Koothan, 52, a primary school head teacher in the south, says, “One day Gurudeva asked me if I was a vegetarian. I answered that I was waiting for Gurudeva’s blessings. Gurudeva immediately said, ‘Here is my blessing, are you now a vegetarian?’ I answered, ‘Yes,’ and today my whole family has discovered from personal experience how vegetarianism can help spiritual progress.” Amba Valaytan, 47, a bar manager at the famous St. Géran Hotel remarks, “In temples now, many devotees sit down to absorb the shakti after the puja. This practice was not known before Gurudeva came.”
Mougam Pareatumbee, 40, a retired hotel chef, now manager of his own catering center, remembers how life was hard during the early days of his marriage when his wife’s health seemed unfavorable for childbirth. One day he declared, Gurudeva called from Hawaii and said, “I am with you. Don’t worry!” Soon his wife, Amutha, gave birth to two beautiful daughters with no complications. S. K. Moorghen, who handles the accounting for several large businesses, remembers that although prior to Gurudeva’s arrival in Mauritius the importance of the home shrine was not fully understood, “Now, even nonfollowers of Gurudeva make it a must to keep shrines in their homes, and they are proud of it.”
Swami Pranavananda Saraswathi, head of the Chinmaya Mission for Mauritius and Reunion Island, confided, “Gurudeva is a great soul who teaches Sanatana Dharma in a systematic way. By using the English language as the main teaching medium, he has brought this knowledge into the technological age in an unprecedented manner.”
Politicians like Anil Baichoo, Minister of Transport, say that Gurudeva’s teachings in Mauritius have helped to harmonize the various ethnic groups of the island. “Gurudeva’s approach to Hinduism is not based on ethnicity or language,” says Anil insightfully. “This has helped to build up more Hindu solidarity between Hindus of both North Indian and South Indian origin. Also, conversion is no longer a problem in Mauritius. This is due to the influence of Gurudeva and the Sai Baba groups.”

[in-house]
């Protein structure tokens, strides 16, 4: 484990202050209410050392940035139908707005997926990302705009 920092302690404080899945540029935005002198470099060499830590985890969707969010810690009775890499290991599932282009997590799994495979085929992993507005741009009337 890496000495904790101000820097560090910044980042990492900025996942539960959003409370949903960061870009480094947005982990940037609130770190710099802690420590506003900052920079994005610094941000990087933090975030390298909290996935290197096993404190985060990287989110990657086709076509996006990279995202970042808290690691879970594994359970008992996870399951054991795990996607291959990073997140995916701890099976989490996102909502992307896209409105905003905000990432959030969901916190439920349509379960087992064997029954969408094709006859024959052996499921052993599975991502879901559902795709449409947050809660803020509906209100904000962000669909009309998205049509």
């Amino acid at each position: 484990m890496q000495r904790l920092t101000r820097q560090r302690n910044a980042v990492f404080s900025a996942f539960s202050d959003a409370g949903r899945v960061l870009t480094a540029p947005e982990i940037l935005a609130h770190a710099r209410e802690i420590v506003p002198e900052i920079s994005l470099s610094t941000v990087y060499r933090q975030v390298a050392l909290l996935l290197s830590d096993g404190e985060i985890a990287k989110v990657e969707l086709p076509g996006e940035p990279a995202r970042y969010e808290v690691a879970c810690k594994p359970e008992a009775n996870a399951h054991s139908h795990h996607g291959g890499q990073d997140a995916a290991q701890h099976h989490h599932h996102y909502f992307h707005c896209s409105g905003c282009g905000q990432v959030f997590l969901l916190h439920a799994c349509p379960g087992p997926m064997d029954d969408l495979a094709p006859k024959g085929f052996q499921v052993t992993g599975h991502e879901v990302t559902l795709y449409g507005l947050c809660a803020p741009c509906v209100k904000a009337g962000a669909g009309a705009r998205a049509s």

“Gurudeva has indeed helped many Hindu leaders to understand that it is a waste of time and energy to discuss religious differences within the Hindu community,” states Mrs. Shoba Balgobin, manager of the renowned Eden College with 3,000 students. “Our youth are very motivated today and they think in terms of oneness within Hinduism. We need to stand united against all types of negative Western influences which are already undermining our beliefs.”
Raj Putten, Deputy Speaker of the Mauritius Parliament, who knew Gurudeva for many years, says, “Today, as a result of Gurudeva’s influence, I command the respect of the House through justice, equality, consensus and protection. Gurudeva’s books will remain eternal treasures that will change the world in many ways into the next century.”
In the mid-1990s, Gurudeva was shocked to learn that many his devotees, were using corporal punishment on their children. He was suprised and not a little hurt by this revelation, and immediately demanded a change. Not only did he require members to repent and do penance for hitting their children, but to hold classes in the community on “Positive Discipline.” This system by Dr. Jane Nelson teaches that children should be raised with encouragement, love and respect rather than blame, shame and pain. Manon Mardemootoo, a long-standing devotee of Gurudeva and a prominent attorney, was among the many on the island who wholeheartedly undertook this mission. He said, “To take these teachings of ahimsa into the public and make them a living reality is the present sadhana of Gurudeva’s devotees here in Mauritius.”
Gurudeva will also be remembered for his participation in two significant meetings promoting community harmony. First, he met with Hindu leaders to strengthen the ties within the Hindu community. Then, under the auspices of the Municipal Council of Port Louis, he met with religious leaders of all faiths to strengthen the bonds of friendship, respect and harmony among all the people of Mauritius. Today, in significant part because of Subramuniyaswami’s contribution, Mauritius is cited everywhere, including on the floor of the United Nations, as an example of peaceful coexistence in a multi-racial, multi-religious nation.